type if it is the best available after an 80% mark-down in quality."
  
! If no Accept header is present, then it is assumed that the client
! accepts all media types. If Accept headers are present, and if the
! server cannot send a response which is acceptable according to the
! Accept headers, then the server SHOULD send an error response with the
! 406 (not acceptable) status code, though the sending of an unacceptable
! response is also allowed.
  
  A more elaborate example is
  
!        Accept: text/plain: q=0.5, text/html,
!                text/x-dvi: q=0.8, text/x-c
  
  Verbally, this would be interpreted as "text/html and text/x-c are the
  preferred media types, but if they do not exist, then send the text/x-
--- 4968,5023 ----
  to indicate that the request is specifically limited to a small set of
  desired types, as in the case of a request for an in-line image.
  
!        Accept           = "Accept" ":"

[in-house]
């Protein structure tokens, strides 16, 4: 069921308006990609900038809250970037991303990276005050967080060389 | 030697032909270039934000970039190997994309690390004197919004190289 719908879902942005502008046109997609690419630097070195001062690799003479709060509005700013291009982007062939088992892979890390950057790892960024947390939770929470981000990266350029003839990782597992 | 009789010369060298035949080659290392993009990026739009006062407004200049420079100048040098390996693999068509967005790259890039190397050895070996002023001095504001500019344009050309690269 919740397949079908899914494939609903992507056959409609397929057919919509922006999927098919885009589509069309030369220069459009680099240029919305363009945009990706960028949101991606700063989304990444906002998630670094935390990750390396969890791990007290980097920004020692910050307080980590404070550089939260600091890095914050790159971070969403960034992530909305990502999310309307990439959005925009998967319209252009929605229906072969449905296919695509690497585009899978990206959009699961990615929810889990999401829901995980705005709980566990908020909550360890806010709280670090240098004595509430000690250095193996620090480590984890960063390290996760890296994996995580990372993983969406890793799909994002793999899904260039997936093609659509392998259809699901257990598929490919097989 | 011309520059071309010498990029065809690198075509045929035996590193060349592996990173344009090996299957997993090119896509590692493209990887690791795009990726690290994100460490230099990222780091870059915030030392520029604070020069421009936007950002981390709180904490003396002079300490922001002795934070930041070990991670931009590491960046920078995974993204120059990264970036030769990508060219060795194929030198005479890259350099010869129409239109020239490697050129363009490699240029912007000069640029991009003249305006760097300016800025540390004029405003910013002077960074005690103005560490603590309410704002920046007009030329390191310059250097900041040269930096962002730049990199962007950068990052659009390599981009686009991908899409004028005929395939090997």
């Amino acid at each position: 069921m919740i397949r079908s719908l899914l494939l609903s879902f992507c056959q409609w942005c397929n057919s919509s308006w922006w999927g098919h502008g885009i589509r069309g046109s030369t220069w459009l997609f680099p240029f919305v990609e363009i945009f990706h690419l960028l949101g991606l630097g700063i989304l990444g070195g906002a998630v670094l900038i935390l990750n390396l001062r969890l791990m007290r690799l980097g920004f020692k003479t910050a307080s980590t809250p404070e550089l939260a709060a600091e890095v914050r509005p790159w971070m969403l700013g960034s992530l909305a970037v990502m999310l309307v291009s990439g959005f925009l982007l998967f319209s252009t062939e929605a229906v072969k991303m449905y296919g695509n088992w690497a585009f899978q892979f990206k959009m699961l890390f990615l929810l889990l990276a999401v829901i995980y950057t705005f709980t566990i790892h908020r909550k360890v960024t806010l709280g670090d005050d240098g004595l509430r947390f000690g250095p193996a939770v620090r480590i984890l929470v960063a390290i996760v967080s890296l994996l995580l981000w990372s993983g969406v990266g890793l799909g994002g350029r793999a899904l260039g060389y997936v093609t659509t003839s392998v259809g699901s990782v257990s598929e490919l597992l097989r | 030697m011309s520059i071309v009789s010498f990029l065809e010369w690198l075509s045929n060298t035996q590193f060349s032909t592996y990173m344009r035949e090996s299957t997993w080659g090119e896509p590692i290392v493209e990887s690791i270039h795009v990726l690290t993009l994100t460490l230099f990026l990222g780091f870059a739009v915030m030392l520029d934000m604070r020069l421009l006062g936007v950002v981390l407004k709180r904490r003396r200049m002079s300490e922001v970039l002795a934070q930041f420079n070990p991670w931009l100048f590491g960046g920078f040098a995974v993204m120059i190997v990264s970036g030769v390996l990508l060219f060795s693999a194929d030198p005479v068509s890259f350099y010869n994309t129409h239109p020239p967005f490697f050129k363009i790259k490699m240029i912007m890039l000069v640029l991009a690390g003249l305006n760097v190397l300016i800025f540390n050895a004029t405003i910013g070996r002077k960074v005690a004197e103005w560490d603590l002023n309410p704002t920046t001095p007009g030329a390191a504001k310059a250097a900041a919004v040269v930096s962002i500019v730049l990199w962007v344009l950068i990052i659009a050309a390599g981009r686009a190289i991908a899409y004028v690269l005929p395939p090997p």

!                           #( media-range [ accept-params ] )
  
!        media-range      = ( "*/*"
!                           | ( type "/" "*" )
!                           | ( type "/" subtype )
!                           ) *( ";" parameter )
  
!        accept-params    = ";" "q" "=" qvalue *( accept-extension )
  
!        accept-extension = ";" token [ "=" ( token | quoted-string ) ]
  
  The asterisk "*" character is used to group media types into ranges,
  with "*/*" indicating all media types and "type/*" indicating all
! subtypes of that type. The media-range MAY include media type parameters
! that are applicable to that range.
! 
! Each media-range MAY be followed by one or more accept-params, beginning
! with the "q" parameter for indicating a relative quality factor. The
! first "q" parameter (if any) separates the media-range parameter(s) from
! the accept-params. Quality factors allow the user or user agent to
! indicate the relative degree of preference for that media-range, using
! the qvalue scale from 0 to 1 (section 3.9). The default value is q=1.
! 
!   Note: Use of the "q" parameter name to separate media type parameters
!   from Accept extension parameters is due to historical practice.
!   Although this prevents any media type parameter named "q" from being